Research
 Open Access
Rangeazimuth decouple beamforming for frequency diverse array with Costassequence modulated frequency offsets
 Zhe Wang^{1},
 WenQin Wang^{1}Email authorView ORCID ID profile and
 Huaizong Shao^{1}
https://doi.org/10.1186/s1363401604223
© The Author(s) 2016
 Received: 20 June 2016
 Accepted: 5 November 2016
 Published: 23 November 2016
Abstract
Different from the phasedarray using the same carrier frequency for each transmit element, the frequency diverse array (FDA) uses a small frequency offset across the array elements to produce rangeangledependent transmit beampattern. FDA radar provides new application capabilities and potentials due to its rangedependent transmit array beampattern, but the FDA using linearly increasing frequency offsets will produce a range and angle coupled transmit beampattern. In order to decouple the rangeazimuth beampattern for FDA radar, this paper proposes a uniform linear array (ULA) FDA using Costassequence modulated frequency offsets to produce randomlike energy distribution in the transmit beampattern and thumbtack transmitreceive beampattern. In doing so, the range and angle of targets can be unambiguously estimated through matched filtering and subspace decomposition algorithms in the receiver signal processor. Moreover, randomlike energy distributed beampattern can also be utilized for low probability of intercept (LPI) radar applications. Numerical results show that the proposed scheme outperforms the standard FDA in focusing the transmit energy, especially in the range dimension.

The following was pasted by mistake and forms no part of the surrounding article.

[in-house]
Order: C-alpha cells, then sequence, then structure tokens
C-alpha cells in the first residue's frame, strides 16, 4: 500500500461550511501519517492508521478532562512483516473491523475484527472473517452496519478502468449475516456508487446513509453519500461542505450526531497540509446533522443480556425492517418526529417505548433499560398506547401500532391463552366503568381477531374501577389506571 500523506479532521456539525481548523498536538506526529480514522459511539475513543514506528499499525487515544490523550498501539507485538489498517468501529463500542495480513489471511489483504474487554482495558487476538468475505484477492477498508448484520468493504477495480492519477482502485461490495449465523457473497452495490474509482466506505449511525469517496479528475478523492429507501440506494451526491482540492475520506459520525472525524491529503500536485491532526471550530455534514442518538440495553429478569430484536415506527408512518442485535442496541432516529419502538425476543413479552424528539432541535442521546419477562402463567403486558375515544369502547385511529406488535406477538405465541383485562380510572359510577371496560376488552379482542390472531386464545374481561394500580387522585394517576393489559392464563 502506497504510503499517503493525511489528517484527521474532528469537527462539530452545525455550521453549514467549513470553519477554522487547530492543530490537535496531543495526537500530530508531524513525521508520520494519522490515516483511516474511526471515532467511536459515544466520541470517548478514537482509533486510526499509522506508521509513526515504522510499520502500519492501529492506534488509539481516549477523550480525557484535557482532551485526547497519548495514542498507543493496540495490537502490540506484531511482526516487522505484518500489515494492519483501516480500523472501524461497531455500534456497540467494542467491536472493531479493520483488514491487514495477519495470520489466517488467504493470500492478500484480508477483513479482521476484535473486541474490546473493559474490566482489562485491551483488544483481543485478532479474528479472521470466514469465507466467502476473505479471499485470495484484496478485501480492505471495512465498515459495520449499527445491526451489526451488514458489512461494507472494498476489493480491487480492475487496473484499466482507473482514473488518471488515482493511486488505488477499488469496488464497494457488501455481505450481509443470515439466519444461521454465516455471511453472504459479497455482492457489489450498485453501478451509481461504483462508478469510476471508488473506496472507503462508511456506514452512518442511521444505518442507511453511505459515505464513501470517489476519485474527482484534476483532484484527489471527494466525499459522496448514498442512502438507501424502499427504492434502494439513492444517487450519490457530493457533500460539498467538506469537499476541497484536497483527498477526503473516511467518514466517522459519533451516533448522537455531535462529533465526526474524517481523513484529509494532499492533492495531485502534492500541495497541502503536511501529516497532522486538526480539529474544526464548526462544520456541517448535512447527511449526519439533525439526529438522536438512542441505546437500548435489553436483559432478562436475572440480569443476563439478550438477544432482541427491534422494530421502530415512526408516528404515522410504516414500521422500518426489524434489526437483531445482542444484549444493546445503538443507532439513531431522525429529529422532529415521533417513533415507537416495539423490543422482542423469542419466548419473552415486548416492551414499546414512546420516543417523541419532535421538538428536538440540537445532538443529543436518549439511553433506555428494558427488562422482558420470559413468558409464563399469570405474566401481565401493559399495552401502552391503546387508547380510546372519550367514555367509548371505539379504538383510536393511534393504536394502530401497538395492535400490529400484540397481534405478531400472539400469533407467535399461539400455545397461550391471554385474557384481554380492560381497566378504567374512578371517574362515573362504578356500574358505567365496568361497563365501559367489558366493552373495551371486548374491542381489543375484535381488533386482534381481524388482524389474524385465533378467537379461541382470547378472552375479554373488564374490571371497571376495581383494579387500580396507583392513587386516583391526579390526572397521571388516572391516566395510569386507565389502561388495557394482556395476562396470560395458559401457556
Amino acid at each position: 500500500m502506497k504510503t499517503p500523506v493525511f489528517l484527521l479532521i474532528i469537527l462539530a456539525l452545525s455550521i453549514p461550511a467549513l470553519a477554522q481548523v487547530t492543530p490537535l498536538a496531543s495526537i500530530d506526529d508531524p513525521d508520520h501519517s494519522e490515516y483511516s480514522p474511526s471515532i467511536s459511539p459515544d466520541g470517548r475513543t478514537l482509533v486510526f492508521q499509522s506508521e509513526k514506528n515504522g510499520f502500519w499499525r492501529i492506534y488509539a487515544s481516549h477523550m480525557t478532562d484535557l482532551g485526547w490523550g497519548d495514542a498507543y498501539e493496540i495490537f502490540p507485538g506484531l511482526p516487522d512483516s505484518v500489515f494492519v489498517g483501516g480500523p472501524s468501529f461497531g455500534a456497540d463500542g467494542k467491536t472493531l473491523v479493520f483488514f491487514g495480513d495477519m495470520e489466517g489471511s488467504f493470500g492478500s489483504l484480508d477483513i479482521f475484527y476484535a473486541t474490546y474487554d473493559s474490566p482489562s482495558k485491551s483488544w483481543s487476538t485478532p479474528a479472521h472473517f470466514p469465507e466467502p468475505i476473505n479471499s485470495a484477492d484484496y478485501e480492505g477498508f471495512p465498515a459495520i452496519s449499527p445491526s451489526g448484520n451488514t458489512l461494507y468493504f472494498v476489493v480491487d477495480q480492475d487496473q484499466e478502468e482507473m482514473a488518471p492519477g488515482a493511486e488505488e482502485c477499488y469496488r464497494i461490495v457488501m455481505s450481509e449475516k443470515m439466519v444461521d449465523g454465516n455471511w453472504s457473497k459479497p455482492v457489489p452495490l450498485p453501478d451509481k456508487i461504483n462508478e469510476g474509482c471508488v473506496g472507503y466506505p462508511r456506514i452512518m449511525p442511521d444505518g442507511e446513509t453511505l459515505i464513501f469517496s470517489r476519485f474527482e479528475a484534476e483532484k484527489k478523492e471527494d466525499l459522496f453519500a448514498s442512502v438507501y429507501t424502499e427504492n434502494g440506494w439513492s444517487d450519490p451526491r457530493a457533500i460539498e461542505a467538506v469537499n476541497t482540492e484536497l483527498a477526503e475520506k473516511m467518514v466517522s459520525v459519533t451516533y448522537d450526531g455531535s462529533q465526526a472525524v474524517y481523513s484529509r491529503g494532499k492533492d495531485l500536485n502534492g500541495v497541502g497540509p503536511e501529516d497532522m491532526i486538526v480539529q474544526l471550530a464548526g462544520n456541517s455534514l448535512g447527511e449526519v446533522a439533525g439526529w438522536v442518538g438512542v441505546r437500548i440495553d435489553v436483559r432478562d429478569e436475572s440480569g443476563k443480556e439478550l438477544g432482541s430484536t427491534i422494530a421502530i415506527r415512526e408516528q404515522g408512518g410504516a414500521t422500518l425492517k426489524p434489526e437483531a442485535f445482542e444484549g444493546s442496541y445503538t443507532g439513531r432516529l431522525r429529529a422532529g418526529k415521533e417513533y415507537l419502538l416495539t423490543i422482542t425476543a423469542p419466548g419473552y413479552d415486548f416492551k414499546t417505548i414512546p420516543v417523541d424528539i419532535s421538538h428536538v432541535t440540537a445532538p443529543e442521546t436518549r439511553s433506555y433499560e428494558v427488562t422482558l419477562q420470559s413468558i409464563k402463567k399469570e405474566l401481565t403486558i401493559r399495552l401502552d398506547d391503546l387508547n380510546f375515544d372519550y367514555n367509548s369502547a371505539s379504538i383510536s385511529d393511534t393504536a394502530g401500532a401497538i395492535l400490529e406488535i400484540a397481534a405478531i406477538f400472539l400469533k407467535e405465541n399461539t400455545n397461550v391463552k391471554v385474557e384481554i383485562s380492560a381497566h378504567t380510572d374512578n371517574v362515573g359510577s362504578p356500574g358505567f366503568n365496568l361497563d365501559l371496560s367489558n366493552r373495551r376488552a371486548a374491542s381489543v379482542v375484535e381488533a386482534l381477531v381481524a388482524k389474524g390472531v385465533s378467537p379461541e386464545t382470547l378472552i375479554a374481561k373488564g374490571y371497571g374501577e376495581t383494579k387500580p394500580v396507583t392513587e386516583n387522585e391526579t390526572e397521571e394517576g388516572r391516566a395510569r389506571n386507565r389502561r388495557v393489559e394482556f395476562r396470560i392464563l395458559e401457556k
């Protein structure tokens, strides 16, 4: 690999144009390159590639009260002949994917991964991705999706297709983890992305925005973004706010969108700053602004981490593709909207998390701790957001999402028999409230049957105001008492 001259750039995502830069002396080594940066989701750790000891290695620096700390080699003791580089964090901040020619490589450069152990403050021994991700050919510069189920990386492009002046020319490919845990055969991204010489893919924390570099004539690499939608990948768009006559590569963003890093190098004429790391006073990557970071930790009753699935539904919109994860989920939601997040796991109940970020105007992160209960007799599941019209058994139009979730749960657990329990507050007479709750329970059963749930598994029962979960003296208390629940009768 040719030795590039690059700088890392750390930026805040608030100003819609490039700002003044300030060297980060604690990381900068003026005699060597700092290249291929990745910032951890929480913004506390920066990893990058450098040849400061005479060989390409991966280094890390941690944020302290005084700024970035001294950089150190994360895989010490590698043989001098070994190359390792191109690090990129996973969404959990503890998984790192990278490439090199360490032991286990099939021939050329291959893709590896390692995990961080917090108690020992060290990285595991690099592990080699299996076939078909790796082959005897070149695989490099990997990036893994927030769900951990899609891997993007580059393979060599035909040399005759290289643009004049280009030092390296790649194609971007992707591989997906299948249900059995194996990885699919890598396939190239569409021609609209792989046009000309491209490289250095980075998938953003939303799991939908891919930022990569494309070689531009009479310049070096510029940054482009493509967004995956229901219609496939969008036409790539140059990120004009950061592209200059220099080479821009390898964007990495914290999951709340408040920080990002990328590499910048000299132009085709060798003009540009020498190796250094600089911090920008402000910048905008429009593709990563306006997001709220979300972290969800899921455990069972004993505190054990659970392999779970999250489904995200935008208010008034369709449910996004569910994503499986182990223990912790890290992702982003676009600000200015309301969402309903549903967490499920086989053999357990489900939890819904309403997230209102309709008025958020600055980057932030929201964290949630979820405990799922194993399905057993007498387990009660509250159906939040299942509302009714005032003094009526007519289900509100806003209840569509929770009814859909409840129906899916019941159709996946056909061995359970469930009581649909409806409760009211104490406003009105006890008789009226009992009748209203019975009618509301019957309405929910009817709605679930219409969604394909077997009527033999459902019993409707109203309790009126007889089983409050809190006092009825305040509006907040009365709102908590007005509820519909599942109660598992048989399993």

Keywords
 Frequency diverse array (FDA) radar
 Frequency offset
 Rangedependent
 Decouple
 Costas sequence
1 Introduction
Active phasedarray has been widely adopted in many applications such as radar, electronic warfare, radio astronomy, etc., because it can steer the beam electronically with high effectiveness [1]. The offered directional gain is useful for detecting/tracking weak targets and suppressing sidelobe interferences in other directions [2]. Since phasedarray has rangeindependent transmit beampattern, the range and angle of targets cannot be unambiguously estimated from the beamforming output peaks. If we want to steer the array beams to multiple different range cells, multiple antennas or a multibeam antenna will be required. More importantly, controlling rangedependent energy distribution becomes an increasingly important requirement in many applications. While techniques exist in mitigating rangedependent interferences, e.g., spacetime adaptive processing [3], they generally require a high computational cost.